Changing jurisdiction

Sean Cleary, Copy Editor

University PD discuss jurisdiction agreement with Grand Forks PD

Since July of last year, the University of North Dakota Police Department has not had legal jurisdiction off of campus.

This lack of jurisdiction comes from a North Dakota Supreme Court ruling, Kroschel v. Levi. In that particular case, NDSU police officers arrested a student for driving under the influence of alcohol, but the arrest took place off of campus. The case went to the state’s Supreme Court, where it was decided that campus police department’s could not enter into agreements with local authorities to expand their authority off of campus.

Before the Supreme Court ruled on the issue, campus police departments at UND, NDSU and NDSCS had agreements with their respective city police departments so they could have jurisdiction in the areas surrounding campus.

Now, campus police departments in North Dakota have jurisdiction only in areas in which they are required to report crimes to the federal government under the Clery Act; this includes campus property and adjacent roads, but not private property near campus.

Sgt. Danny Weigel, who serves as the Public Information Officer for the UND Police Department and represents Ward 1 on the Grand Forks City Council, said that the ruling has limited UND police’s ability to act in emergency situations.

He used the example of Loaf and Jug, which is located on private property, but the three adjacent corners of the intersection are campus property. While UND police would likely be the closest officers in the event of a crime at the gas station, it would be out of their jurisdiction.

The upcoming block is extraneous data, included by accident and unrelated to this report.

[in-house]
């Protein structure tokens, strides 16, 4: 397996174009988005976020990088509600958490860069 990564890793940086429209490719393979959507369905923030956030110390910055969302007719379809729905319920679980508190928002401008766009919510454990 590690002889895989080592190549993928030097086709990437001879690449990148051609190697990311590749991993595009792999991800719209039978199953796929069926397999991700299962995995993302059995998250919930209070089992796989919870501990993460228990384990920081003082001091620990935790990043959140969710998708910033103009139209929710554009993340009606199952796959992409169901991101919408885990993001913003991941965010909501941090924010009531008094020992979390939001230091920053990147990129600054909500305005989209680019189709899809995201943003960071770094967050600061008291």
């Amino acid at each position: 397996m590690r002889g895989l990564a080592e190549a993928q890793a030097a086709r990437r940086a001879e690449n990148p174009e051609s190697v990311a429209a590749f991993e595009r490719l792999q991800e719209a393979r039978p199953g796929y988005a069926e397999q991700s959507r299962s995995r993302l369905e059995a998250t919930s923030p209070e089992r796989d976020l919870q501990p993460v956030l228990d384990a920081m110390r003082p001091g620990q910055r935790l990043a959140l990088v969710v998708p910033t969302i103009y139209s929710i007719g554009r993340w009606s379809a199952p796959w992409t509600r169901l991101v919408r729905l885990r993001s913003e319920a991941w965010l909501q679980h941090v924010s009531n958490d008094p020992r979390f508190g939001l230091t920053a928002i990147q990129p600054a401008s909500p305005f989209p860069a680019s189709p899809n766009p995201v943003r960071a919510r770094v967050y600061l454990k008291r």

If the UND police were able to again enter into agreements with local authorities, they would be better able to respond to incidents and utilize available resources, according to Wiegel.

A return to a system which allows for agreements between campus police and local authorities would result in UND having similar policies as many other large universities across the country. According to a 2015 report from the Department of Justice, 86 percent of four year universities have a police force with authority in properties adjacent to campus.

Wiegel also noted that community-based initiatives efforts started by campus police are often adopted by larger city police departments in order to improve relationships within their communities.

“We do a lot of unique programs with the campus community,” Weigel said. “In a climate where community policing is key, we get to know our campus community.”

Dakota Student / Nicholas Nelson


When the North Dakota Legislature convenes in January, they will have a chance to change the state’s laws regarding campus jurisdiction. Jake Blum, a UND senior who was recently elected to represent District 42, said that returning to the way police jurisdiction issues were handled before the ruling would be beneficial for public safety.

“In my eyes, it’s a huge public safety issue,” Blum said, noting that lack of jurisdiction could result in delayed response times to incidents just off of campus. “The fact that they wouldn’t be able to respond to that, and we would have to wait possibly ten minutes when it could be a 45 second response, I think that’s pretty troubling.”

Blum said that working to improve the campus jurisdiction issue would be a priority for him when he goes to Bismarck for the legislative session.

“The State Legislature has to act to reinforce the fact that we do need university police departments,” Blum said. “Right now, we basically have these departments with the same training as a city police department, and they aren’t able to respond to the vast majority of things that would occur in this general area.”

Photo by Nicholas Nelson


Sean Cleary is a copy editor for The Dakota Student. He can be reached at [email protected]